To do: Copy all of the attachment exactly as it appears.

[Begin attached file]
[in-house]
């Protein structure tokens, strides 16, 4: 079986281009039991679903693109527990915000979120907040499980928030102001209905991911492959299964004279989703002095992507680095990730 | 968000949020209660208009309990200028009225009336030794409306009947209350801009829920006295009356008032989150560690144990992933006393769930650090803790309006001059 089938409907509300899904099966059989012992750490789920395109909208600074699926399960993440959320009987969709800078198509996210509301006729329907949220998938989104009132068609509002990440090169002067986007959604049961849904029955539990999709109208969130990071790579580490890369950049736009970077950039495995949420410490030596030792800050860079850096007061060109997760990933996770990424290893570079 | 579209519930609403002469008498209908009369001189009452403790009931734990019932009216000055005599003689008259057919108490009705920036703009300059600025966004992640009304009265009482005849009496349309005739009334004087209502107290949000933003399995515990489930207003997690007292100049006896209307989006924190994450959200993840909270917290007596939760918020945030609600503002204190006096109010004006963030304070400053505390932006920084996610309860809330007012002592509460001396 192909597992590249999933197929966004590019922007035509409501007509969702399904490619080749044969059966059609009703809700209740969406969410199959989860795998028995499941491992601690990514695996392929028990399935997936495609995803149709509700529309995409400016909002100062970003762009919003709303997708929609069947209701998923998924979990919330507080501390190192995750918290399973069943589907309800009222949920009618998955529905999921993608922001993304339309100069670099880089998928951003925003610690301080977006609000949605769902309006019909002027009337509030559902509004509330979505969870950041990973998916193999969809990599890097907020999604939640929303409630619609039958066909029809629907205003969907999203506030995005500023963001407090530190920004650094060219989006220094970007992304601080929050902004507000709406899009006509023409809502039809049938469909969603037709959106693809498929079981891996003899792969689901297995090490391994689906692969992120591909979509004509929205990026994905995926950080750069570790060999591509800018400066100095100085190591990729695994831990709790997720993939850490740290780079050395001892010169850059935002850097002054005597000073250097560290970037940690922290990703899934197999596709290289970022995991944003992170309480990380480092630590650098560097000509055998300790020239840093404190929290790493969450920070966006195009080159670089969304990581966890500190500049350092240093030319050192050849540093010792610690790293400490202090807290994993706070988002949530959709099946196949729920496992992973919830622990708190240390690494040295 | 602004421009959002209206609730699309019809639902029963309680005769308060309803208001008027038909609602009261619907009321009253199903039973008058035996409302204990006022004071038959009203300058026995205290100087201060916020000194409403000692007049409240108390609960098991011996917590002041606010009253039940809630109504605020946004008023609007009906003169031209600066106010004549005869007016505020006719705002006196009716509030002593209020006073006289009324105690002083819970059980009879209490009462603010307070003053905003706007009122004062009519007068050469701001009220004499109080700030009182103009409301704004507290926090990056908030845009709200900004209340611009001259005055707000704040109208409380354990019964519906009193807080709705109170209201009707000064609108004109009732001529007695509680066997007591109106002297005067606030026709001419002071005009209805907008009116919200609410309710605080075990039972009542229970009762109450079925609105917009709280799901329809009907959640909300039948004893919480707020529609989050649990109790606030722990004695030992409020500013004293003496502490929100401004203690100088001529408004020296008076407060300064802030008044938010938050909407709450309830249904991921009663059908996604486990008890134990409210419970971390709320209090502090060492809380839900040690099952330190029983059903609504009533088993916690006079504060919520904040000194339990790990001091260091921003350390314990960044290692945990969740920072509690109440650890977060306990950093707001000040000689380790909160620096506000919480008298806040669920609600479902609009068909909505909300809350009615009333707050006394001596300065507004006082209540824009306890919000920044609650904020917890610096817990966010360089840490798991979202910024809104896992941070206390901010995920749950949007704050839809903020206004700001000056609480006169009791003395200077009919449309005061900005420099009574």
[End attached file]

[in-house]
């Protein structure tokens, strides 16, 4: 079986281009039991679903693109527990915000979120907040499980928030102001209905991911492959299964004279989703002095992507680095990730 | 968000949020209660208009309990200028009225009336030794409306009947209350801009829920006295009356008032989150560690144990992933006393769930650090803790309006001059 089938409907509300899904099966059989012992750490789920395109909208600074699926399960993440959320009987969709800078198509996210509301006729329907949220998938989104009132068609509002990440090169002067986007959604049961849904029955539990999709109208969130990071790579580490890369950049736009970077950039495995949420410490030596030792800050860079850096007061060109997760990933996770990424290893570079 | 579209519930609403002469008498209908009369001189009452403790009931734990019932009216000055005599003689008259057919108490009705920036703009300059600025966004992640009304009265009482005849009496349309005739009334004087209502107290949000933003399995515990489930207003997690007292100049006896209307989006924190994450959200993840909270917290007596939760918020945030609600503002204190006096109010004006963030304070400053505390932006920084996610309860809330007012002592509460001396 192909597992590249999933197929966004590019922007035509409501007509969702399904490619080749044969059966059609009703809700209740969406969410199959989860795998028995499941491992601690990514695996392929028990399935997936495609995803149709509700529309995409400016909002100062970003762009919003709303997708929609069947209701998923998924979990919330507080501390190192995750918290399973069943589907309800009222949920009618998955529905999921993608922001993304339309100069670099880089998928951003925003610690301080977006609000949605769902309006019909002027009337509030559902509004509330979505969870950041990973998916193999969809990599890097907020999604939640929303409630619609039958066909029809629907205003969907999203506030995005500023963001407090530190920004650094060219989006220094970007992304601080929050902004507000709406899009006509023409809502039809049938469909969603037709959106693809498929079981891996003899792969689901297995090490391994689906692969992120591909979509004509929205990026994905995926950080750069570790060999591509800018400066100095100085190591990729695994831990709790997720993939850490740290780079050395001892010169850059935002850097002054005597000073250097560290970037940690922290990703899934197999596709290289970022995991944003992170309480990380480092630590650098560097000509055998300790020239840093404190929290790493969450920070966006195009080159670089969304990581966890500190500049350092240093030319050192050849540093010792610690790293400490202090807290994993706070988002949530959709099946196949729920496992992973919830622990708190240390690494040295 | 602004421009959002209206609730699309019809639902029963309680005769308060309803208001008027038909609602009261619907009321009253199903039973008058035996409302204990006022004071038959009203300058026995205290100087201060916020000194409403000692007049409240108390609960098991011996917590002041606010009253039940809630109504605020946004008023609007009906003169031209600066106010004549005869007016505020006719705002006196009716509030002593209020006073006289009324105690002083819970059980009879209490009462603010307070003053905003706007009122004062009519007068050469701001009220004499109080700030009182103009409301704004507290926090990056908030845009709200900004209340611009001259005055707000704040109208409380354990019964519906009193807080709705109170209201009707000064609108004109009732001529007695509680066997007591109106002297005067606030026709001419002071005009209805907008009116919200609410309710605080075990039972009542229970009762109450079925609105917009709280799901329809009907959640909300039948004893919480707020529609989050649990109790606030722990004695030992409020500013004293003496502490929100401004203690100088001529408004020296008076407060300064802030008044938010938050909407709450309830249904991921009663059908996604486990008890134990409210419970971390709320209090502090060492809380839900040690099952330190029983059903609504009533088993916690006079504060919520904040000194339990790990001091260091921003350390314990960044290692945990969740920072509690109440650890977060306990950093707001000040000689380790909160620096506000919480008298806040669920609600479902609009068909909505909300809350009615009333707050006394001596300065507004006082209540824009306890919000920044609650904020917890610096817990966010360089840490798991979202910024809104896992941070206390901010995920749950949007704050839809903020206004700001000056609480006169009791003395200077009919449309005061900005420099009574």